Re: [Frameworks] Quo Vadis Celluloid?

From: Jake B. <>
Date: Fri, 19 Aug 2011 18:19:52 -0700 (PDT)

I think this is an interesting question and perhaps more complex than the food metaphor is allowing. Also, to be fair to Fred, I don't think he's asking anyone to sit around and think about what they might do if film stops existing. I think he's asking us what draws us to making film to begin with. To be candid, I began working with video out of a lack of means. Even if I were to buy a Super 8 camera (which I did) and film it still wasn't even remotely as cheap as video could be. Yes, video can be expensive, too. But I work with what I can, which is sometimes much, much less than what other people work with. I'll sometimes get asked what editing platform I use. I barely know what an editing platform is. When my iMovie died I started editing with Quicktime. When that stops working I'll do something else. For years I tried to simply make videos as I had conceived of the films I couldn't afford to make. I was only moderatley happy with anything I did. I felt it was derivative, plain, stupid and overly conceptual (which remains true). I then saw the videosof Kyle Canterbury. I can't tell you what an effect they had on me. I was immediately jealous of what he'd done. I remember watching one of them and literally saying out loud "Why hadn't I thought of
 video like that?!" Legend has it that when Buster Keaton began making films, he took it upon himself to disassemble a camera and learn about what each individual part inside of it did. Looking at his films today it's easy to see what he was after. His body movements are practically DESIGNED for 18 frames a second. In any event that's what seeing Kyle's work did to me. I even took apart video cameras and consulted old manuals to learn about the specific parts (one was a gift from my mother in law). I shot thousands and thousands of tests (something I still do today) to learn what kind of colors certain cameras could handle and what certain movements would and could do to an image. It took years but I finally began making work I was really happy with. I create images with video that are not possible with film. So, no, I didn't sit around and think about what I would do if I had to work with video. I just worked with video. Pretty soon I began thinking like video. I don't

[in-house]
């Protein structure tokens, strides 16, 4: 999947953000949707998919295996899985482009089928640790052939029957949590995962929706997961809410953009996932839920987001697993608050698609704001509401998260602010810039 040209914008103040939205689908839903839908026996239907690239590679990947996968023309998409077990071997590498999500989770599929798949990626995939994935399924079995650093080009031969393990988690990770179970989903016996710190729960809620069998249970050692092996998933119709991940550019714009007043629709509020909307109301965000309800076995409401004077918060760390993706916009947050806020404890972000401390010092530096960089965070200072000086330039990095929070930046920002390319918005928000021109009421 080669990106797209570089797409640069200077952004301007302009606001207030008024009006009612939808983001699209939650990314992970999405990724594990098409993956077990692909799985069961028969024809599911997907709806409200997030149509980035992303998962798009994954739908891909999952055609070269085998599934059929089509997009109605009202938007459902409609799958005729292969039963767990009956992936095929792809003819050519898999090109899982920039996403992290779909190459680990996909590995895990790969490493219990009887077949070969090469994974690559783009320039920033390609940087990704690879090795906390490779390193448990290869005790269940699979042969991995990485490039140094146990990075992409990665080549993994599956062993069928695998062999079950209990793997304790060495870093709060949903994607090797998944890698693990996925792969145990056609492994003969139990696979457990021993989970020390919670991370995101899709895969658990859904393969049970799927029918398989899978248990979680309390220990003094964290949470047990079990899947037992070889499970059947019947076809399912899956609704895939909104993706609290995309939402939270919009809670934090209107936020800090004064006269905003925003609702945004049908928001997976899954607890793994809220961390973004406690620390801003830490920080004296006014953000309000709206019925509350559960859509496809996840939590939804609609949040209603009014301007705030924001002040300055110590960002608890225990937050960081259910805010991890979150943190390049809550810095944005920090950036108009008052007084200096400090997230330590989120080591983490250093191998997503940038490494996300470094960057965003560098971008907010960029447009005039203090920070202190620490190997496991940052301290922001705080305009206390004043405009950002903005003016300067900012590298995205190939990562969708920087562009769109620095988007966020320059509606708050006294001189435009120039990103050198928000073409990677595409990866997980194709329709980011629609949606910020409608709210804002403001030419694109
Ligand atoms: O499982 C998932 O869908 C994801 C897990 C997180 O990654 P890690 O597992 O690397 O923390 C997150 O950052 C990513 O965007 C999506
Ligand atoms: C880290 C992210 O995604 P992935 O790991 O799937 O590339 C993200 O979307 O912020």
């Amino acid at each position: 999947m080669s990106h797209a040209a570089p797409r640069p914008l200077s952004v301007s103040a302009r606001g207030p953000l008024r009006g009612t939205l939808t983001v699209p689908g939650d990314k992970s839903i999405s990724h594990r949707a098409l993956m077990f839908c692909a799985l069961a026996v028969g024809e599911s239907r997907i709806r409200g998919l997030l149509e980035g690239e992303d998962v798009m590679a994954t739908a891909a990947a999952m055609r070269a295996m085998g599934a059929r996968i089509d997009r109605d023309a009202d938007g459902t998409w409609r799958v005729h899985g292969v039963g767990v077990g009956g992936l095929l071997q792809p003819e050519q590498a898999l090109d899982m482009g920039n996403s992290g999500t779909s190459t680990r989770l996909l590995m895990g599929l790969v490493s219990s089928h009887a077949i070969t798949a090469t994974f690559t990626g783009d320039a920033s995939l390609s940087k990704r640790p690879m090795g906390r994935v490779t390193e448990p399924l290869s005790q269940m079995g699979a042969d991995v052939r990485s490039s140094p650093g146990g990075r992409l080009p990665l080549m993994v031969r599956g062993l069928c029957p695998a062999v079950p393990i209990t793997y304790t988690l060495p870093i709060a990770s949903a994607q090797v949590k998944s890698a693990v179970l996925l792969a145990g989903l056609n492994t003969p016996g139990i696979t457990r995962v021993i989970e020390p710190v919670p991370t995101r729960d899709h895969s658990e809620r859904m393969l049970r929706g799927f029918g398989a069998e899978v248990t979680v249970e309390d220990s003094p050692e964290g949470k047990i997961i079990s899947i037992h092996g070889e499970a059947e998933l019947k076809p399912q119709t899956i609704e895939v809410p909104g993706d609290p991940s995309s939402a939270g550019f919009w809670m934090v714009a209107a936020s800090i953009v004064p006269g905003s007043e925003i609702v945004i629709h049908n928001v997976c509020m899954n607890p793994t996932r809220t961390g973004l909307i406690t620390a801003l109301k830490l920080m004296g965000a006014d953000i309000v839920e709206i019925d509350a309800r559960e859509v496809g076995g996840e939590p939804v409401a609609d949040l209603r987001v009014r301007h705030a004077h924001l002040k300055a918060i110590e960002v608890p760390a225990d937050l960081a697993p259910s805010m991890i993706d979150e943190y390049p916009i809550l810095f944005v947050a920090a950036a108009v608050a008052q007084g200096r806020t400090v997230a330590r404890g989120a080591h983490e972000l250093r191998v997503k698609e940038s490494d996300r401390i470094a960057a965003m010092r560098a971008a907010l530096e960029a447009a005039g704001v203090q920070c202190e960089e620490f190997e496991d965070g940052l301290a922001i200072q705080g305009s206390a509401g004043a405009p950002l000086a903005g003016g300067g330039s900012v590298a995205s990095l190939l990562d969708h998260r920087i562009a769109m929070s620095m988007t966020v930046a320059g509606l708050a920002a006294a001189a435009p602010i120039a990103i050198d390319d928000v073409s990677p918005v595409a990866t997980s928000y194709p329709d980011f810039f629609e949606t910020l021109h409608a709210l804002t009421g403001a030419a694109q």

want to work with film but if I had to stop making videos I would simply find another way. -JB ________________________________ From: Fred Camper <> To: Experimental Film Discussion List <> Sent: Friday, August 19, 2011 4:02 PM Subject: Re: [Frameworks] Quo Vadis Celluloid? I doubt Microsoft or Google would be interested in buying Kodak. They  tend to buy new technology companies. I have a question, though, for those horrified by the possible (but,  in my view and hope, not impending) demise of celluloid. I am  horrified, too, in terms of the resulting inability to replicate older  works made to be shown on film. But this is a question for present  practitioners. Imagine a good high-def or very high-def image shown on  a projector (DLP?) or monitor of your choice. What is there about your  particular practice that depends only on celluloid and could not be  accomplished with video? How major would the loss be for you, and what  kind of loss is it, and why would it be so major? Fred Camper Chicago _______________________________________________ FrameWorks mailing list

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Received on Fri Aug 19 2011 - 18:20:22 CDT